Living Democracy

Oquendo Bernard thanks Elba for many gifts

It’s been 70 days and I can still remember the exact moment when I first arrived in Elba, Alabama. I felt mixed emotions and for a split second I questioned myself about whether I had made the right decision. Throughout my time here, I am often asked why Elba. But now that my summer of Living Democracy is over, my response is why not Elba. It was an experience of a lifetime.

This small city in Coffee County in southeast Alabama has a bittersweet history. The town experienced several destructive floods in the past, yet the people persevered and continue to make Elba able again. The leaders and citizens work assiduously for the betterment of the community, and it demonstrates what a community can achieve when everyone works together and plays their part.

I am grateful to have had the opportunity to interact with some of these amazing people and experience life the Elba way. I was welcomed by the community with open arms, which made it very easy to start my work as a Living Democracy student. All 70 days were different though I followed a schedule that kept me busy.

My mornings were spent delivering hot meals to the community with the Elba Church of Christ on Mondays, Wednesdays and Fridays, and this experience allowed me to see Elba in its entirety. Tuesday and Thursday mornings at sunrise one could find me at the Elba Giving Garden weeding, gardening, or harvesting produce to take to the Elba Food Bank.

After delivering hot meals, I usually headed to the boat shop across the bridge where Pea River Outdoors is located, helping people get in the river with kayaks or canoes to navigate a 9.4-mile journey of the often-formidable Pea River. Other times I found myself assisting the Elba Public Library with their summer reading program.

This experience has helped me to understand what a true community is. It is not simply a shared space where people live. Instead, it is the art and practice of being our most loving, open, and authentic selves while we honor others doing the same.

It is also a place that has values and promotes open and participative development across different generations to continue that unique legacy. Elba is a true community. It amazes me how connected citizens are in this location, and one can sense the genuineness in their encounters. Everyone knows everyone and, no matter where they go, Elba is always home.

There are also communities within the community that work to create a difference. The Elba Rotary Club is one such community, and I am honored to have been a part of the club throughout my time here.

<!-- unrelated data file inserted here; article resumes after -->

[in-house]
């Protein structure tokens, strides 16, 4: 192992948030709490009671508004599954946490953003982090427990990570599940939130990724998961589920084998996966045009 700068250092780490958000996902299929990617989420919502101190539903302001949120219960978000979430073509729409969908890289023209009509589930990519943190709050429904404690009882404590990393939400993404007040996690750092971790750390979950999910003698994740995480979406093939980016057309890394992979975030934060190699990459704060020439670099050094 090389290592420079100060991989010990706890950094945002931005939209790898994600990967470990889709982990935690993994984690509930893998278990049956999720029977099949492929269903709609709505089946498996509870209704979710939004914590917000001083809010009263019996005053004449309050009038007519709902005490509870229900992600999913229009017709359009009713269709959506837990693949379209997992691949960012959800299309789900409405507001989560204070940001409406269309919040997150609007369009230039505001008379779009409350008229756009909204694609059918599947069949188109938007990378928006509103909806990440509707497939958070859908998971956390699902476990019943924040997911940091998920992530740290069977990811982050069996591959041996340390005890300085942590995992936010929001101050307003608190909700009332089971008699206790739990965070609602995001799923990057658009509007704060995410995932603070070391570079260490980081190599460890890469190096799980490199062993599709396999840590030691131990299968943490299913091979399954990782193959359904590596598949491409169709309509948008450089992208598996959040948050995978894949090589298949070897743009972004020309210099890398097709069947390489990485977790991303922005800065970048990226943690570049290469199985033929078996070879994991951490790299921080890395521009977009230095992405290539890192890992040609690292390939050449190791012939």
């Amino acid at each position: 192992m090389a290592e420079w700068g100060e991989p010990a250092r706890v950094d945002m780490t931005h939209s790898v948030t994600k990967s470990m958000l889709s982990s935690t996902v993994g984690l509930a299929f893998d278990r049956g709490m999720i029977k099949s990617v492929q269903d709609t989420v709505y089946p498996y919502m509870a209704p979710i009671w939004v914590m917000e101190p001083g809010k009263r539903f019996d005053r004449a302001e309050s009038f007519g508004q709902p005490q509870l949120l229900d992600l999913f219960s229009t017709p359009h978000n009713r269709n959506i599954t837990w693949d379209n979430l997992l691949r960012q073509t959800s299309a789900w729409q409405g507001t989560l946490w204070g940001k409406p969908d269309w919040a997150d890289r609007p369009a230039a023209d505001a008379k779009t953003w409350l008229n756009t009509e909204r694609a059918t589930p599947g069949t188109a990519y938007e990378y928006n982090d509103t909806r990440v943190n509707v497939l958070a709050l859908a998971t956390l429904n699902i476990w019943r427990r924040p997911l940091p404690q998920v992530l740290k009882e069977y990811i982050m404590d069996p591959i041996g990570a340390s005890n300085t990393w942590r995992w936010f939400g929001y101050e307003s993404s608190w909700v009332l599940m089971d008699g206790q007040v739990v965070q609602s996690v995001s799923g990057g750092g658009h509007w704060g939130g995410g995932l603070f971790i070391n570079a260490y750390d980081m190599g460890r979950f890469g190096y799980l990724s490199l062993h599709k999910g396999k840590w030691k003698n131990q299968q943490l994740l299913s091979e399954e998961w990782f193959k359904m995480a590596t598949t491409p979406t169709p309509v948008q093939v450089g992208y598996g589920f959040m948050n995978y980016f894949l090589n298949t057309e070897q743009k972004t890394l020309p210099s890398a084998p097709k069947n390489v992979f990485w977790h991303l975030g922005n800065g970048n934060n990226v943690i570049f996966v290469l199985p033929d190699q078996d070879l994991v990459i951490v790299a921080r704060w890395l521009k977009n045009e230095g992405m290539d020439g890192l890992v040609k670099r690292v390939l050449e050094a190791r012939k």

When I ask young adults like myself who are native Elbians why they decided to remain in Elba having been exposed to the wider world through other life experiences, their response is that this is home. This stems from a sincere love for the place they grew up that has also changed for better because they decided to stay and build the community.

Our program requires us to commit to a project that will create community engagement and learning opportunities for the town and ourselves. Working with Pea River Outdoors and having my first experience kayaking down the river sparked an idea of a kayak and canoe competition. I realized that there were a few in Elba who have never experienced a Pea River Outdoors adventure.

Though the river has caused pain and trauma to the city in the past, it is also an icon and asset for the community in my opinion. The event I organized, a July competition on the river, was a success. There were people from within and outside of Elba who participated.

The support I received was tremendous. My community partners, Justin Maddox, Laurie Chapman, Philip Box and Gavin Mauldin, as well as citizens who I met who volunteered that day saw the vision and helped me bring it to fruition. I am extremely thankful to them for their help.

Auburn University’s Living Democracy program is worthwhile. This is a great program for students who are looking to gain a living learning experience outside the norm. If you like challenges, then give it a try. Your experience depends on your efforts to step outside your comfort zone and create adventures.

The program has ended, but this certainly will not be the last step I take in Elba. I have made lifelong friendships and established relationships here.  My heart is saddened because I am leaving. Words cannot explain how humble and grateful I am for this experience. I hope that the city of Elba knows just how much they have added to my life. I knew I had to pack up one day, but I never thought it would have been this quick.

I will miss dinner time with the Maddox family. I will miss driving in the Pea River Outdoors vans “Betsy and Gloria” in the summer heat to Subway or Dairy Queen for lunch. I will miss having lunch with the Elba Rotarians. I will miss the happy faces of the citizens when I stop by their doors to deliver hot meals. I will miss going down the river on Jim Chapman’s boat. Unfortunately, I won’t be able to list all my wonderful experiences but just know that they have all helped create a special place in my heart for Elba.

To the best roommate ever, my host Justin, I am very much appreciative of your guidance, efforts, and hospitality. I learned so much from you that has left me inspired.

From the moment I stepped foot into Elba, I was welcomed with open arms. A part of me felt like I was destined to be here especially when I walked into businesses and heard some reggae music that left people jamming. So, to all that I have met through the many different experiences a big thank you.

This community is truly special, and I am leaving as a proud ambassador. Wherever life takes me next, I will be repping Elba 36323.  From Jamaica to Elba, I hope you will always remember me as I will you.

By Oquendo Bernard
Last Updated: August 04, 2021